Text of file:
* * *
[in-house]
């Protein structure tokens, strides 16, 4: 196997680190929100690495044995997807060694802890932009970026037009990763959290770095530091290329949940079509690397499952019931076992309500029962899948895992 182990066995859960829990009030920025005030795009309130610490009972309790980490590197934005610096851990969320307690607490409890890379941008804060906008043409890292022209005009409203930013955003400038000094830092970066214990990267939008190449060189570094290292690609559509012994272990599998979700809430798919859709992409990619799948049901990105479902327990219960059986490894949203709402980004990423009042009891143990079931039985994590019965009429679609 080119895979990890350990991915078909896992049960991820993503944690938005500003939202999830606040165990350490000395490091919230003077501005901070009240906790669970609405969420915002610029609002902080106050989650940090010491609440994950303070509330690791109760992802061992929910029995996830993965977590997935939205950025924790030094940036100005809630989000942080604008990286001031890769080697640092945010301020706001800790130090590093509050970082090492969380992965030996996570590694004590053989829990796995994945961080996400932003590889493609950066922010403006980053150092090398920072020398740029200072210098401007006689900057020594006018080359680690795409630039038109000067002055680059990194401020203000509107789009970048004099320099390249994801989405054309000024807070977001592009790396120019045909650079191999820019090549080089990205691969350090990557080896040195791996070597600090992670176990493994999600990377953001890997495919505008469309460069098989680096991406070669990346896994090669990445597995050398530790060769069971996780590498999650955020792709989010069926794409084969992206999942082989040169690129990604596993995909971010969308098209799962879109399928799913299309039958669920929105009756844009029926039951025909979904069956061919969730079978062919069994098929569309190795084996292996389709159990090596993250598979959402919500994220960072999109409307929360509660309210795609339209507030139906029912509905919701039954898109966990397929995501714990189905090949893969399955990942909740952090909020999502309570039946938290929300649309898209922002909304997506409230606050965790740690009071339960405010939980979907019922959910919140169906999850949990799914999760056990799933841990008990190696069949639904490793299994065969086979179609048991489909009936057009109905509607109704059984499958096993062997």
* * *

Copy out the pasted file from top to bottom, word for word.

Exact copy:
[in-house]
């Protein structure tokens, strides 16, 4: 196997680190929100690495044995997807060694802890932009970026037009990763959290770095530091290329949940079509690397499952019931076992309500029962899948895992 182990066995859960829990009030920025005030795009309130610490009972309790980490590197934005610096851990969320307690607490409890890379941008804060906008043409890292022209005009409203930013955003400038000094830092970066214990990267939008190449060189570094290292690609559509012994272990599998979700809430798919859709992409990619799948049901990105479902327990219960059986490894949203709402980004990423009042009891143990079931039985994590019965009429679609 080119895979990890350990991915078909896992049960991820993503944690938005500003939202999830606040165990350490000395490091919230003077501005901070009240906790669970609405969420915002610029609002902080106050989650940090010491609440994950303070509330690791109760992802061992929910029995996830993965977590997935939205950025924790030094940036100005809630989000942080604008990286001031890769080697640092945010301020706001800790130090590093509050970082090492969380992965030996996570590694004590053989829990796995994945961080996400932003590889493609950066922010403006980053150092090398920072020398740029200072210098401007006689900057020594006018080359680690795409630039038109000067002055680059990194401020203000509107789009970048004099320099390249994801989405054309000024807070977001592009790396120019045909650079191999820019090549080089990205691969350090990557080896040195791996070597600090992670176990493994999600990377953001890997495919505008469309460069098989680096991406070669990346896994090669990445597995050398530790060769069971996780590498999650955020792709989010069926794409084969992206999942082989040169690129990604596993995909971010969308098209799962879109399928799913299309039958669920929105009756844009029926039951025909979904069956061919969730079978062919069994098929569309190795084996292996389709159990090596993250598979959402919500994220960072999109409307929360509660309210795609339209507030139906029912509905919701039954898109966990397929995501714990189905090949893969399955990942909740952090909020999502309570039946938290929300649309898209922002909304997506409230606050965790740690009071339960405010939980979907019922959910919140169906999850949990799914999760056990799933841990008990190696069949639904490793299994065969086979179609048991489909009936057009109905509607109704059984499958096993062997």